Webb has a 5.18 earned run average on the season but 15 of the 23 earned runs he allowed came in just two outings, on April 26 against Kane County and May 29 against Clinton. He's allowed two or fewer earned runs in nine of his 12 appearances, and zero earned runs in six of them. He's also recorded 9.9 strikeouts per nine innings, trailing behind only recently-promoted starter Trey Supak for the team lead in that category.
"We had some guys get off to pretty good starts on the pitching side, then we've had a rough couple of weeks, but 'Webby' is a guy that shows probably the best all-around stuff on our staff," Erickson said. "The ball jumps out of his hand, he's got a big breaking ball with some tight spin, and if he can start controlling that a little better and getting ahead of hitters he's a guy that could really do some damage and be good for us here in the second half."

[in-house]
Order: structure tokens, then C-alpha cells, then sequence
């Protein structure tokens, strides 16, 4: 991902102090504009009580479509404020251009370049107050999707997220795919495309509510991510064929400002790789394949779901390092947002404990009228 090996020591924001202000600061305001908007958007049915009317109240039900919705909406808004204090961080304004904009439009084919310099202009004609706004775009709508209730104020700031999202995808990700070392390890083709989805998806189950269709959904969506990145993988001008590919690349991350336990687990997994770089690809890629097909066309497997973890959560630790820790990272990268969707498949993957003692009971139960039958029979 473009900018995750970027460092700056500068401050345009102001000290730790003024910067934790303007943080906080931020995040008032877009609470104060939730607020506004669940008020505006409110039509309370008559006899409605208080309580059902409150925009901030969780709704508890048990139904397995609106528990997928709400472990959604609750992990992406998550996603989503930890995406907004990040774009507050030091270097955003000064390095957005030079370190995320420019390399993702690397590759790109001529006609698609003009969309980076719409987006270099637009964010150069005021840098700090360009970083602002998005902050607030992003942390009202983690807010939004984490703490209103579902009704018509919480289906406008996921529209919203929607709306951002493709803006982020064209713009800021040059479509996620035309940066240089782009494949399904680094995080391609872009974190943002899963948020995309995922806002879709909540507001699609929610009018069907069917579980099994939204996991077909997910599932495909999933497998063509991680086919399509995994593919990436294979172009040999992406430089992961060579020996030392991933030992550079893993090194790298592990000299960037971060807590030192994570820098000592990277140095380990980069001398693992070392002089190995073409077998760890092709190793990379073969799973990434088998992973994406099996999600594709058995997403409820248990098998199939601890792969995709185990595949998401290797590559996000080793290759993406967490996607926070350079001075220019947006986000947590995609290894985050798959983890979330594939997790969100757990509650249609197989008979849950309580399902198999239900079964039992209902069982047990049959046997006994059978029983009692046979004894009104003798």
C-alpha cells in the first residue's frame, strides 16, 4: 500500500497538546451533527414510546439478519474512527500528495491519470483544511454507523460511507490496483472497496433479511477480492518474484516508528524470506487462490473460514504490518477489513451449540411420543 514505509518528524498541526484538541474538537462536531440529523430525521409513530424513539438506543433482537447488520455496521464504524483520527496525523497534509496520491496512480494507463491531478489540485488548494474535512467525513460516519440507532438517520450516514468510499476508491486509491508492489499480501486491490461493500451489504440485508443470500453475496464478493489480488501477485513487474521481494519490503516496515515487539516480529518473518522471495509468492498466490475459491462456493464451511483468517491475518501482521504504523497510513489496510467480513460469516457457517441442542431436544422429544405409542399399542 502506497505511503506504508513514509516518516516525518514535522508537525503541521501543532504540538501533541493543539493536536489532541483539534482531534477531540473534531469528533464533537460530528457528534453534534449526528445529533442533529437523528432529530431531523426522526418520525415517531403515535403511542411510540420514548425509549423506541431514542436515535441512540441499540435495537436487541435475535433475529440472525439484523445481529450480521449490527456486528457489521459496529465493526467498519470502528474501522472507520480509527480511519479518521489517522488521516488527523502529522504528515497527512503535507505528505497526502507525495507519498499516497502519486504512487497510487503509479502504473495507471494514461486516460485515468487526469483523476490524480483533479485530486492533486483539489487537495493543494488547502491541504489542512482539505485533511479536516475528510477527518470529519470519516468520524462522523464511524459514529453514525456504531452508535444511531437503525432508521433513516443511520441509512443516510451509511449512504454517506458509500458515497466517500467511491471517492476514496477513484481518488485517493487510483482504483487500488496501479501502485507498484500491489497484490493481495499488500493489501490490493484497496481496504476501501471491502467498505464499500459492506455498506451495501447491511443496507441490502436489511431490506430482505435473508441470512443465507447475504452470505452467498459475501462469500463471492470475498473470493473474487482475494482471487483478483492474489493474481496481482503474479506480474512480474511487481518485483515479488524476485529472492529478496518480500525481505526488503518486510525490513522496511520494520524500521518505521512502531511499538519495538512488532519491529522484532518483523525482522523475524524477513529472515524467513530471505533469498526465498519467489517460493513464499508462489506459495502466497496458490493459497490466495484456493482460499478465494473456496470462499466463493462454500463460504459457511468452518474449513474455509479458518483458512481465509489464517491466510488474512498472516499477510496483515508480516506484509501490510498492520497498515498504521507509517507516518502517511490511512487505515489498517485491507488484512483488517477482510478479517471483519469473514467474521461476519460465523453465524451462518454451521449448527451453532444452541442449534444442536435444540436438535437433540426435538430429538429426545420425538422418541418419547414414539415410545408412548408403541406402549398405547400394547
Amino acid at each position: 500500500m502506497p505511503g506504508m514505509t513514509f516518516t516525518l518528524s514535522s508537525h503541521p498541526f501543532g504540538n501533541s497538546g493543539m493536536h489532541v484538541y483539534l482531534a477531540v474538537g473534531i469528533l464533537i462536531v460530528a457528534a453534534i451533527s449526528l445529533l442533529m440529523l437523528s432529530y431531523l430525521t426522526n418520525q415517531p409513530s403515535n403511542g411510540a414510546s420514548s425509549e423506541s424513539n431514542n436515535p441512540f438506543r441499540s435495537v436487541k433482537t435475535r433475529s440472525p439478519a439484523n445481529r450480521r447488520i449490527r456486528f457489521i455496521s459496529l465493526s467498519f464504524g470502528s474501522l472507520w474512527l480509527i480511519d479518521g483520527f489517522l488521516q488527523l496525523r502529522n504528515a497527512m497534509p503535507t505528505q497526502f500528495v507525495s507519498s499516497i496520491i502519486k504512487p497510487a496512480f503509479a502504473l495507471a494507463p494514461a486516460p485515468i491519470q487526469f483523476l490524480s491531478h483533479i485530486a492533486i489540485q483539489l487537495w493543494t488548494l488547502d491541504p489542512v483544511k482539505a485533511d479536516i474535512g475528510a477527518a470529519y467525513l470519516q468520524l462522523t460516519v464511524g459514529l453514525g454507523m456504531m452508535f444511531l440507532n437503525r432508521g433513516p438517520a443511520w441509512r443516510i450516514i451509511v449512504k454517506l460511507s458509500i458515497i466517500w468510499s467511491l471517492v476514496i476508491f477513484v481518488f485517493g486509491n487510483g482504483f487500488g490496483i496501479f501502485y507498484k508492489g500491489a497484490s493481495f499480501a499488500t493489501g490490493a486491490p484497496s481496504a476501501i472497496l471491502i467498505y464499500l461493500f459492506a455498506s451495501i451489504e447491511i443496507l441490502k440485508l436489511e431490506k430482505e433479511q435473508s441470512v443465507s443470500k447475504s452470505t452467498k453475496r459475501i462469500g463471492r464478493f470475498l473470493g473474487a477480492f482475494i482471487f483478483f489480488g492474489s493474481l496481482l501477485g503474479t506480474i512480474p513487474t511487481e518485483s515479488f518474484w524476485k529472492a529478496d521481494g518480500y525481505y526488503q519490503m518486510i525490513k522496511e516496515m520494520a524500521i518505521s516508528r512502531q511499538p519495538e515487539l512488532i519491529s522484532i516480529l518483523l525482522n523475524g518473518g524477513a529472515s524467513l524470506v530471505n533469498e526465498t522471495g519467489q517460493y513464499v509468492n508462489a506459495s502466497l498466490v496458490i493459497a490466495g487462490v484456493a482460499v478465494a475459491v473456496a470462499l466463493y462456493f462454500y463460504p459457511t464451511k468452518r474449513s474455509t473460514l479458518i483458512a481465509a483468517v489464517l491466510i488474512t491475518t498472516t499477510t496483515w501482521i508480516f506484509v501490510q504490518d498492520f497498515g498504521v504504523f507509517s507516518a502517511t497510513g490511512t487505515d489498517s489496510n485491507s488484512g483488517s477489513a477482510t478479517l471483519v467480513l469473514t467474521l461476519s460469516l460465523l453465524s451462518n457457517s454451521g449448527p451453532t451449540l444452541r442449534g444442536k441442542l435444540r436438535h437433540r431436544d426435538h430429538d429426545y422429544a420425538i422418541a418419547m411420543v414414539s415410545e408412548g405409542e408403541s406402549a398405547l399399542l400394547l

As a first-year professional Webb is still learning how to handle a different schedule and lifestyle from what he experienced in college, and said he's learned a lot in his first few months with Wisconsin.
"I've learned that pitching every five days is a lot harder on your body than pitching every seven. I've learned how to recover," Webb said. "I've learned a lot from Pax (trainer Jeff Paxson) and (strength and conditioning coach) Ben (Mendelson) and 'Doc' (pitching coach Steve Cline) and Matty (Erickson). I'm kind of just continuing to grow more as a professional athlete and taking each day day by day."
One thing was the same for all three Timber Rattlers All Stars: Once they found out they'd been selected, their next move was to call their mothers.
"I know she's very excited about my journey and everything. I couldn't tell anybody else except my mother, and then I told my brother," Harrison said.
"She was very excited, because she was actually already on her way here to Appleton. She's very excited," Feliciano said. "It's exciting, being able to bring them out here to see them play and all that."
"My parents were the first people I told," Webb said. "I texted them, and I was like, 'Hey, I made it to the All Star Game.' And they were like, 'What, really?' And I was like, 'Yeah, I guess so.'"
This story was not subject to the approval of the National Association of Professional Baseball Leagues or its clubs.